Many Australians invest during the year as a way to safeguard their future and supplement their salary. Investments could be in the form of shares, cryptocurrency, or assets such as rental property. As you buy and sell these investments, you will generate income or losses. Any income generated or lost from this process will trigger what’s known as a CGT (Capital Gains Tax) event.
When it comes time to lodge your tax return, you’ll need to report all gains or losses incurred through the disposed of assets during that financial year.
What Do We Mean By Asset Disposal?
In general, asset disposal occurs when you are no longer the owner of an asset. Selling an investment is the most common form of asset disposal. However, it can also occur if you lose an asset, or have it stolen or destroyed. This would trigger a CGT event when you receive compensation for the loss, when the loss was discovered, or when the destruction occurred.
Example: CGT Event Triggered By Asset Destruction
Harry’s rental property was destroyed by fire in June 2021. He received compensation through an insurance policy in October 2021. The CGT event happened in October 2021 when he received the compensation.
Pro Tax Tip: Another CGT event can be triggered when transferring one asset to another, or swapping it for a different CGT asset. If you think you might have triggered a CGT event but are a little confused about the matter, contact your nearest ITP branch today. One of our friendly accountants can help you understand the situation. We can also help you take the appropriate action on your tax return.
How Do You Calculate Capital Gains and Losses?
To work out a capital gain or loss, calculate the original cost of the asset plus all the costs associated with acquiring, holding, and disposing of the asset. These extra expenses may include interest on loans, stamp duty, legal fees, and transfer costs. Once you have your total, deduct it from the selling price.
It’s important to note that you don’t include any costs for which you have already claimed a tax deduction. If you own the asset for at least 12 months and you’re an Australian resident for taxation purposes, you may be eligible to reduce your capital gain by 50%.
You’ll need to report the capital gain or loss in the income year when the CGT event occurred based on the contract date.
Example: Determining When a Capital Gain Tax Event Occurred
John entered into a contract to sell land he owned in June 2021. The contract was settled in October 2021. John made a capital gain in the 2020-21 income year (the year he entered into the contract) and not in the 2021-22 income year (the year the settlement took place).
What Do You Pay Capital Gains Tax On?
When you sell an asset for more than it cost you, you make a capital gain. When you sell an asset for less than it cost you, you make a capital loss.
You’ll need to pay income tax on the net capital gain. This equates to:
- Your total capital gains
- minus any capital losses
- minus any discount you are entitled to on your gains.
Example: Calculating CGT for a Single Asset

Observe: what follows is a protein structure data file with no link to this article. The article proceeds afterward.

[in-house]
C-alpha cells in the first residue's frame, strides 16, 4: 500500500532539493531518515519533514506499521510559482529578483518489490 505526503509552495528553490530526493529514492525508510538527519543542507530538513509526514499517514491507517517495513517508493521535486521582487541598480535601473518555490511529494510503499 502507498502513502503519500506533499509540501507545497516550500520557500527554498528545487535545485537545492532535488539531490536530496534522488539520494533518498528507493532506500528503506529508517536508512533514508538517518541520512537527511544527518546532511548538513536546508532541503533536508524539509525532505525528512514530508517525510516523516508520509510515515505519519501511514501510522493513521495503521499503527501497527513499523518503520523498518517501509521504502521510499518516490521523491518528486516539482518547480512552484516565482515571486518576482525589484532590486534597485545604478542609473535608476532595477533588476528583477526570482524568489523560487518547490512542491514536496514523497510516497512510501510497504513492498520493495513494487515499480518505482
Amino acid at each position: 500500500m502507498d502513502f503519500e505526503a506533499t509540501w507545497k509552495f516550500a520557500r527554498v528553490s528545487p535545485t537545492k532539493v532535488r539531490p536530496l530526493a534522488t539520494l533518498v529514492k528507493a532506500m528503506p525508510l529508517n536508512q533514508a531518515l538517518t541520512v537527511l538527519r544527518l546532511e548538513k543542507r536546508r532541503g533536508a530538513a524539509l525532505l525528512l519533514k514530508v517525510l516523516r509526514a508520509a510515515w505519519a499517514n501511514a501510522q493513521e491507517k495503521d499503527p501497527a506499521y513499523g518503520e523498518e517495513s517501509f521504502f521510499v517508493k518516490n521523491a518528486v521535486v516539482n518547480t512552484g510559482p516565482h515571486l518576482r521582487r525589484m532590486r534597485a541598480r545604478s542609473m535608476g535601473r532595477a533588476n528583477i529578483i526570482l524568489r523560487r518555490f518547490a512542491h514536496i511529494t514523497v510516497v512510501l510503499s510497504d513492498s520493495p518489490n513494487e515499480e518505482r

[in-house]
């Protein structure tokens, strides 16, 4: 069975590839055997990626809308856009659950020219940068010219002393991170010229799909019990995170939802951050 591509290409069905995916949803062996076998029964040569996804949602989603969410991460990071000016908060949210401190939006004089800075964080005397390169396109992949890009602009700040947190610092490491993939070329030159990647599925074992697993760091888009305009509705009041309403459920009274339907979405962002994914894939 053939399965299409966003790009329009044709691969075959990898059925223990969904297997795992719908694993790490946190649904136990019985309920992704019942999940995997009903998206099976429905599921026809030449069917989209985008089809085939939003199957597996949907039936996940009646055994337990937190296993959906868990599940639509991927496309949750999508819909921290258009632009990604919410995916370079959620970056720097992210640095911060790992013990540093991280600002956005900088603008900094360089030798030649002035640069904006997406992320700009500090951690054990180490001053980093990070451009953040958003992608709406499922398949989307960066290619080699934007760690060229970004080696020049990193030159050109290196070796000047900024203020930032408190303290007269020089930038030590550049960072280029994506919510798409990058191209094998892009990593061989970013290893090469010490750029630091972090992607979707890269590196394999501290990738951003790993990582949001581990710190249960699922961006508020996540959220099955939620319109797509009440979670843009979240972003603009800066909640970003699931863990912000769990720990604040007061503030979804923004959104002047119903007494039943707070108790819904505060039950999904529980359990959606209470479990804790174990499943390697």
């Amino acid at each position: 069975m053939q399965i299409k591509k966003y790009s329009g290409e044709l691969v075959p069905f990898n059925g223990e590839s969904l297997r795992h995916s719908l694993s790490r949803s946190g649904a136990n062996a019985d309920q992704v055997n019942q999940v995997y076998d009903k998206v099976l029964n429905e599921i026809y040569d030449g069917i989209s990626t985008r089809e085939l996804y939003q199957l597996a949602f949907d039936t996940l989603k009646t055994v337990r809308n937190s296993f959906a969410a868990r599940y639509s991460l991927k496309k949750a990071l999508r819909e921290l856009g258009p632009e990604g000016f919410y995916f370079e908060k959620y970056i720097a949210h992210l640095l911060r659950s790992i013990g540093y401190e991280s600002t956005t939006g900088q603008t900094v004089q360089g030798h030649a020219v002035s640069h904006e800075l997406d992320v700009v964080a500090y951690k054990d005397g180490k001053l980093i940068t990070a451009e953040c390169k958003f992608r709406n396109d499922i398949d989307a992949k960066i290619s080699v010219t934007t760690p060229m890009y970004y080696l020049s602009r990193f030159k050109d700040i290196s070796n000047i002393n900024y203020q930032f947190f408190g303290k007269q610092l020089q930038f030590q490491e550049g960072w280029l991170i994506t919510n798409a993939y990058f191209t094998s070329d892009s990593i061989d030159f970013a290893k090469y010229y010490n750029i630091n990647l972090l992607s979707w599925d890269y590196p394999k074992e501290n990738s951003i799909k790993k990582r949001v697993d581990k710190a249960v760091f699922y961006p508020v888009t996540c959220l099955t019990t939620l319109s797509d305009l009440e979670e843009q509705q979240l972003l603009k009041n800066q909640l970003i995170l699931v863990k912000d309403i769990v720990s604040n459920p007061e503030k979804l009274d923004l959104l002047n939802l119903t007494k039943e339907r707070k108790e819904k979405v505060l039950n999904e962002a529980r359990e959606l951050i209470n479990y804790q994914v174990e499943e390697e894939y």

Rhi buys an investment property for $500,000 and sells it 5 years later for $600,000. She has no other capital gains or losses.
Rhi works out her capital gain as follows:
- The capital proceeds from the CGT event are $600,000;
- The cost base is $530,000, comprising the purchase costs of $500,000 + $15,000 stamp duty + $1,200 conveyancing fees and sale costs of $1,300 + $12,500 agent commission;
- Rhi’s capital gain on the investment property is $600,000 − $530,000 = $70,000;
- Rhi can use the CGT discount to reduce her capital gain because she is an Australian resident who owned the asset for at least 12 months: $70,000 × 50% = $35,000;
- Rhi reports a net capital gain of $35,000 in her income tax return. She will pay tax on this gain at her marginal income tax rate.
The capital gain for the property happens on the date of the sale contract, not the date of settlement. For example, if she exchanged contracts on 4 June 2023 and settled on 6 July 2023, Rhi would need to report her capital gain in her income tax return for the financial year ending 30 June 2023.
Example: Calculating CGT for Multiple Assets
Rhi decided to invest some of the profits from the sale of her investment property. She bought 1,000 shares at $10 each for a total of $10,000, including stamp duty and brokerage costs. Sometime later, she decided to sell the shares (at a loss) for $5,500. There were no brokerage costs on the sale of the shares.
Rhi would need to work out her capital gain as follows:
- The capital proceeds from the sale of the shares are $5,500;
- The reduced cost base is $10,000. This includes stamp duty and brokerage, which are costs Rhi incurred when acquiring the assets;
- Rhi’s capital loss on the shares is: $5,500 − $10,000 = −$4,500;
- Rhi also had a capital gain of $70,000 on her investment property (see previous example);
- $70,000 (gains) − $4,500 (losses) = $65,500;
- Rhi can use the CGT discount to reduce the remaining capital gain on her investment property: $65,500 × 50% = $32,750
- In this case, Rhi would report a net capital gain of $32,750 in her income tax return. She will pay tax on this gain at her marginal income tax rate.
Working out capital gains or losses, on a CGT event and when you need to report it can be complex. This is what ITP’s registered tax agents are here for. Your ITP tax accountant can take all the complexity out of calculating CGT events, allowing you to maximise your losses, minimise your gains, and reduce your overall tax burden. Use our easy online booking system to schedule an appointment, or phone 1800 367 487 today to chat with a friendly Capital Gains Tax professional.